·Post operative vitreous hemorrhage following vitrectomy has an incidence varying between 29-75%.
The causes of early vitreous hemorrhage are
1.dispersed blood from the peripheral vitreous skirt, oozing from the cut end of vessels,
4.Port side trickling of blood
This may clear on its own in 2-3 weeks and may be managed by fluid air exchange if it persists. Intraocular tamponade with 10% C3F8 in vitrectomy for proliferative diabetic retinopathy has been reported to be associated with reduction of early postoperative vitreous hemorrhage. Preoperative avastin helps in diabetic vitrectomy and reduces the need for extensive segmentation and delamination , decreasing the chance of significant early vitreous hemorrhage.Late recurrent hemorrhage is due to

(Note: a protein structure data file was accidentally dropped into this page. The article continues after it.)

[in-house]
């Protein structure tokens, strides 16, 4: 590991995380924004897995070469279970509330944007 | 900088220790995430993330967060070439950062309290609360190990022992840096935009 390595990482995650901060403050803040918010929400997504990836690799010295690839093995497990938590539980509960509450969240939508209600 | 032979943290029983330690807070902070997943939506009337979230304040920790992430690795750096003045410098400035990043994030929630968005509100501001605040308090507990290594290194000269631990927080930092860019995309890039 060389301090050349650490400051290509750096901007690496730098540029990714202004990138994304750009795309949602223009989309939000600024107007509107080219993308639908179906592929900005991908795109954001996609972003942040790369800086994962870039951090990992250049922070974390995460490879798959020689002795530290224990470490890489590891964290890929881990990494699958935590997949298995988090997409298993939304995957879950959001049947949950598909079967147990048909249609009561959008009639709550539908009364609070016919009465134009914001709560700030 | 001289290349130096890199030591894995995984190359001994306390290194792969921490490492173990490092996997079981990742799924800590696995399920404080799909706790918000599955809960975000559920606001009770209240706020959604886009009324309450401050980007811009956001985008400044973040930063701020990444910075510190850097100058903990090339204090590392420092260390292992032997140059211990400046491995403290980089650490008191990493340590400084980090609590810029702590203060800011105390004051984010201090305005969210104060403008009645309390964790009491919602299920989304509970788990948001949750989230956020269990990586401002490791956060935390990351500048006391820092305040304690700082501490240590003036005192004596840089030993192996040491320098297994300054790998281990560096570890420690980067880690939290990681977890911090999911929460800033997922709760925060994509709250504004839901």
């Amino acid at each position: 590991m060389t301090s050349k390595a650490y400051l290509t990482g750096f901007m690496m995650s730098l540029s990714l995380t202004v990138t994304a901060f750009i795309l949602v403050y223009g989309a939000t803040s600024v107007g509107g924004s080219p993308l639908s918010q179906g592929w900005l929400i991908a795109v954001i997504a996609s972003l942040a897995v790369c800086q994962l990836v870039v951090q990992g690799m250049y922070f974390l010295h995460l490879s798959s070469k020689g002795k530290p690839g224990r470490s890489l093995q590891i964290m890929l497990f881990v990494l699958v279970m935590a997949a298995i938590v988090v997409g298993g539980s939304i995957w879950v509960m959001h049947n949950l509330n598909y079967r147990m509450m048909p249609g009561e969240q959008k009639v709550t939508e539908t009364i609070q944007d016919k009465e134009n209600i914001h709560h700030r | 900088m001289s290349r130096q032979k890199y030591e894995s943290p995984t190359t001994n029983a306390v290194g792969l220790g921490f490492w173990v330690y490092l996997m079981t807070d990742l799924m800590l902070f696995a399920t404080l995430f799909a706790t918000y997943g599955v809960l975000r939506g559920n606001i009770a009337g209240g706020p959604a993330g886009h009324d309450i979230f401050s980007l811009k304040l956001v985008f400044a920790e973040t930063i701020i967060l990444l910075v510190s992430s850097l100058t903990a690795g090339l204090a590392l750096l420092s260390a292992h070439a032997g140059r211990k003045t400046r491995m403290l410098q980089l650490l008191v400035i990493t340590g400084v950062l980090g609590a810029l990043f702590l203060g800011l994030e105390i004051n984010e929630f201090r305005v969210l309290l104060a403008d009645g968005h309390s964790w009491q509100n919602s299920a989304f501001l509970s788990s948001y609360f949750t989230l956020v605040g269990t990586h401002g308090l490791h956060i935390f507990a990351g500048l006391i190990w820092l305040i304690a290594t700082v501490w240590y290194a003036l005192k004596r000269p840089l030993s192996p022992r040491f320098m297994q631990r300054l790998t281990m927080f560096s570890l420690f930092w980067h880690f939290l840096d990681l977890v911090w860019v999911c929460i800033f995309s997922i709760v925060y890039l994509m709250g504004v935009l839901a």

1.fibrovascular ingrowth (FVIG) at the sclerotomy sites,
2.anterior hyaloidal proliferation,
3.neovascularisation of residual fibrovascular tissue;
4.neovascularisation of angle or iris .
This can be treated with intravitreal Bevacizumab, vitreous lavage with additional laser, anterior retinal cryothreapy (ARC) and in severe cases dissection of the vascular membranes followed by laser cryo and tamponade. It is often indicated by a dilated episcleral vessel entering the previous sclerotomy site 25. UBM of the sclerotomy site may show a large and low reflecting trapezoidal image indicating its presence26. Anterior peripheral retinal cryotherapy combined with cryotherapy of sclerotomy sites in patients undergoing diabetic vitrectomy has been advised for inhibition of FVIG and prevention of recurrent vitreous hemorrhage27.
- compiled & published by Dr Dhaval Patel MD AIIMS